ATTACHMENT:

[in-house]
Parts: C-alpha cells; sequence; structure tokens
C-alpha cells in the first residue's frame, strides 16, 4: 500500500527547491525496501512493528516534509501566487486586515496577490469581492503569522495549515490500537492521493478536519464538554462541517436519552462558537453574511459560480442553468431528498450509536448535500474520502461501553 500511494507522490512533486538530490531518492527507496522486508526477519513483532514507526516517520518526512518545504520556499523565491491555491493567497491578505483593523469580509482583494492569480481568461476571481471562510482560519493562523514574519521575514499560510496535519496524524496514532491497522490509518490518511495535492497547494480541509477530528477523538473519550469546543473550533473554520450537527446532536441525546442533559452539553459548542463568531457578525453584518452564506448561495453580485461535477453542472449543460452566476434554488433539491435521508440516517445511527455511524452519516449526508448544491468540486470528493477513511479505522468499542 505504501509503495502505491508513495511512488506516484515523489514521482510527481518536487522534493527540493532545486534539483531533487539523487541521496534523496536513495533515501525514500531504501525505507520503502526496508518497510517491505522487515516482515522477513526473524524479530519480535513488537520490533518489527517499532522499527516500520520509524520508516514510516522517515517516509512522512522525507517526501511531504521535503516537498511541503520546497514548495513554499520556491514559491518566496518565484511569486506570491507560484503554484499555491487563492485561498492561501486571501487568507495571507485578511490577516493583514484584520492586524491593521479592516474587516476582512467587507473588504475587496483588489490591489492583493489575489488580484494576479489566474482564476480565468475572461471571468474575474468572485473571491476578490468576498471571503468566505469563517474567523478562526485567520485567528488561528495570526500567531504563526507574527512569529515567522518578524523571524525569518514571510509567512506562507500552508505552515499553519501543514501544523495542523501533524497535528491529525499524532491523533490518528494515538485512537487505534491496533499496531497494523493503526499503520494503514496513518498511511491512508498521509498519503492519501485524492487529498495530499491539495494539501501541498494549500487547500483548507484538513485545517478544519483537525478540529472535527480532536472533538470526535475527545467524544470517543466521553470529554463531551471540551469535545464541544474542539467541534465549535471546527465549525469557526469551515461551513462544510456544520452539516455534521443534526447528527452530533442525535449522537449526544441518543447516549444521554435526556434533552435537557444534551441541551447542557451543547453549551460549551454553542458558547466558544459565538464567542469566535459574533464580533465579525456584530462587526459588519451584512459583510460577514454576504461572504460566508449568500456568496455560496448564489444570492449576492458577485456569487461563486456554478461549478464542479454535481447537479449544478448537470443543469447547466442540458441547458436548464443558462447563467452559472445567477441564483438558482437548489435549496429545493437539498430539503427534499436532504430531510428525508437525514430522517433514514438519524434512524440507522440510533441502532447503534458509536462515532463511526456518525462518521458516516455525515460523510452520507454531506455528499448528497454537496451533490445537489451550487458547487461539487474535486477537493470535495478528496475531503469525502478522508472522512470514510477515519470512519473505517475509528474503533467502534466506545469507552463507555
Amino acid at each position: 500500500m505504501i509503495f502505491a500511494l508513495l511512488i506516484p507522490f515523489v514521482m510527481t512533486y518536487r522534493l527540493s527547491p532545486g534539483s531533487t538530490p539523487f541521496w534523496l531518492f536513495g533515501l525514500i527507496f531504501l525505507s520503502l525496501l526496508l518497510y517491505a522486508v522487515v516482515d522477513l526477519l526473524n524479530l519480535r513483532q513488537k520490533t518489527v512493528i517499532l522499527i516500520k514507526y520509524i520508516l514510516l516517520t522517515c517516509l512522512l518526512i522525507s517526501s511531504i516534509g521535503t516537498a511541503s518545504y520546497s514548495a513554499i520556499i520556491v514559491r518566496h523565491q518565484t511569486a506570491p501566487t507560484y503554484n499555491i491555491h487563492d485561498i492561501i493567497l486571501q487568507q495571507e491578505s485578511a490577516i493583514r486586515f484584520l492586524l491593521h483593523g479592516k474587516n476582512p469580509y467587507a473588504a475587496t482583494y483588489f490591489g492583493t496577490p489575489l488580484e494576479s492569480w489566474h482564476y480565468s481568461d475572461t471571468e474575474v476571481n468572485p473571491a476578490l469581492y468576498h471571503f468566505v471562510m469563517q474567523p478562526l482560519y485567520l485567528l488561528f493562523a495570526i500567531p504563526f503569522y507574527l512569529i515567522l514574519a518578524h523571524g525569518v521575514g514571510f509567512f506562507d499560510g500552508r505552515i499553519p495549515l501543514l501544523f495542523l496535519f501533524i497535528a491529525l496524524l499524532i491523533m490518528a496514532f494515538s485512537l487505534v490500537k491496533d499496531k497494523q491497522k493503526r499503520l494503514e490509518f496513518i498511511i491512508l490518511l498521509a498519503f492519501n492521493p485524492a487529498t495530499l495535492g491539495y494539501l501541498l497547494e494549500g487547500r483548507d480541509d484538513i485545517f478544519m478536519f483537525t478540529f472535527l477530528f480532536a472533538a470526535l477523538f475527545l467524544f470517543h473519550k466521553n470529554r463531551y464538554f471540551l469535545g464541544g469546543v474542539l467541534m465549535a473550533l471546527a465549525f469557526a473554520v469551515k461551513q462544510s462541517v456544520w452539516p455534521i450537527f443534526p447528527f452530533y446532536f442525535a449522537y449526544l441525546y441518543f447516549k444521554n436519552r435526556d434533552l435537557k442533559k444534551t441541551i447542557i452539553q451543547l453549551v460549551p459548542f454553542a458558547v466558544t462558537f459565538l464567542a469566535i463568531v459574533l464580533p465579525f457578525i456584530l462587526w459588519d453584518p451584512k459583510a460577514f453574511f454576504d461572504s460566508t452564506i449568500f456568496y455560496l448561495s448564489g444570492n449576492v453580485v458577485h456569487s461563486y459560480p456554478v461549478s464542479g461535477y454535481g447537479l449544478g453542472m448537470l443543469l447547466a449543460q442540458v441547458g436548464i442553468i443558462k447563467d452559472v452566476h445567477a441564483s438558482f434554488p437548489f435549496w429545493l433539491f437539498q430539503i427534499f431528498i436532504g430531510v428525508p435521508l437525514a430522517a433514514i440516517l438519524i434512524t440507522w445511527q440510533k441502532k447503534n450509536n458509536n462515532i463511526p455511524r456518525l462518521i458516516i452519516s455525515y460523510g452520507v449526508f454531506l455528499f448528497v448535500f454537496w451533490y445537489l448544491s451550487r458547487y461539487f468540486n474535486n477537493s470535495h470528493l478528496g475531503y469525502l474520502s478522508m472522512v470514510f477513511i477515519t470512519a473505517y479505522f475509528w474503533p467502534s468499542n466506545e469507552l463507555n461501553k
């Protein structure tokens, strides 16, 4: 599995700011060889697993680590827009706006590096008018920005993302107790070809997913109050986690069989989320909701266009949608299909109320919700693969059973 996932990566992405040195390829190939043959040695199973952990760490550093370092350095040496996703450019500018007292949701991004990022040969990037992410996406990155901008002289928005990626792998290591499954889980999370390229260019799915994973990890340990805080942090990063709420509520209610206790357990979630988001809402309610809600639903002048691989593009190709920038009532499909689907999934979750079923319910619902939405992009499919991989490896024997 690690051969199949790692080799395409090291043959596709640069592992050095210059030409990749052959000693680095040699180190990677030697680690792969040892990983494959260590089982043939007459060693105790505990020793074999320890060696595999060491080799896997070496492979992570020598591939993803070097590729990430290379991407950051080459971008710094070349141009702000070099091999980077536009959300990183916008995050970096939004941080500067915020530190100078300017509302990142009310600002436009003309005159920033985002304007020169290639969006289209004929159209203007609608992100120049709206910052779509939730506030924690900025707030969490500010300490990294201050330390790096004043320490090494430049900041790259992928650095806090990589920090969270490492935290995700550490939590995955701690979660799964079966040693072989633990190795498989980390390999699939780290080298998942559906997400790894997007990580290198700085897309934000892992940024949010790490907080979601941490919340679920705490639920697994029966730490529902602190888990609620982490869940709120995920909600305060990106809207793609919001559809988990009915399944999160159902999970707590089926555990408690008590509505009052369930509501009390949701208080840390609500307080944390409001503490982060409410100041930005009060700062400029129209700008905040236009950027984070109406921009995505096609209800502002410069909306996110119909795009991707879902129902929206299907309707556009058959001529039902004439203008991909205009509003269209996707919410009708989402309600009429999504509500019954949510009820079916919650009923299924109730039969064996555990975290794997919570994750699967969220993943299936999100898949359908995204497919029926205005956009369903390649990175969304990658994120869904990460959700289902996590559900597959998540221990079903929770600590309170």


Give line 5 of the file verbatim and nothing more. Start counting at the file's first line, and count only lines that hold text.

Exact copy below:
């Protein structure tokens, strides 16, 4: 599995700011060889697993680590827009706006590096008018920005993302107790070809997913109050986690069989989320909701266009949608299909109320919700693969059973 996932990566992405040195390829190939043959040695199973952990760490550093370092350095040496996703450019500018007292949701991004990022040969990037992410996406990155901008002289928005990626792998290591499954889980999370390229260019799915994973990890340990805080942090990063709420509520209610206790357990979630988001809402309610809600639903002048691989593009190709920038009532499909689907999934979750079923319910619902939405992009499919991989490896024997 690690051969199949790692080799395409090291043959596709640069592992050095210059030409990749052959000693680095040699180190990677030697680690792969040892990983494959260590089982043939007459060693105790505990020793074999320890060696595999060491080799896997070496492979992570020598591939993803070097590729990430290379991407950051080459971008710094070349141009702000070099091999980077536009959300990183916008995050970096939004941080500067915020530190100078300017509302990142009310600002436009003309005159920033985002304007020169290639969006289209004929159209203007609608992100120049709206910052779509939730506030924690900025707030969490500010300490990294201050330390790096004043320490090494430049900041790259992928650095806090990589920090969270490492935290995700550490939590995955701690979660799964079966040693072989633990190795498989980390390999699939780290080298998942559906997400790894997007990580290198700085897309934000892992940024949010790490907080979601941490919340679920705490639920697994029966730490529902602190888990609620982490869940709120995920909600305060990106809207793609919001559809988990009915399944999160159902999970707590089926555990408690008590509505009052369930509501009390949701208080840390609500307080944390409001503490982060409410100041930005009060700062400029129209700008905040236009950027984070109406921009995505096609209800502002410069909306996110119909795009991707879902129902929206299907309707556009058959001529039902004439203008991909205009509003269209996707919410009708989402309600009429999504509500019954949510009820079916919650009923299924109730039969064996555990975290794997919570994750699967969220993943299936999100898949359908995204497919029926205005956009369903390649990175969304990658994120869904990460959700289902996590559900597959998540221990079903929770600590309170």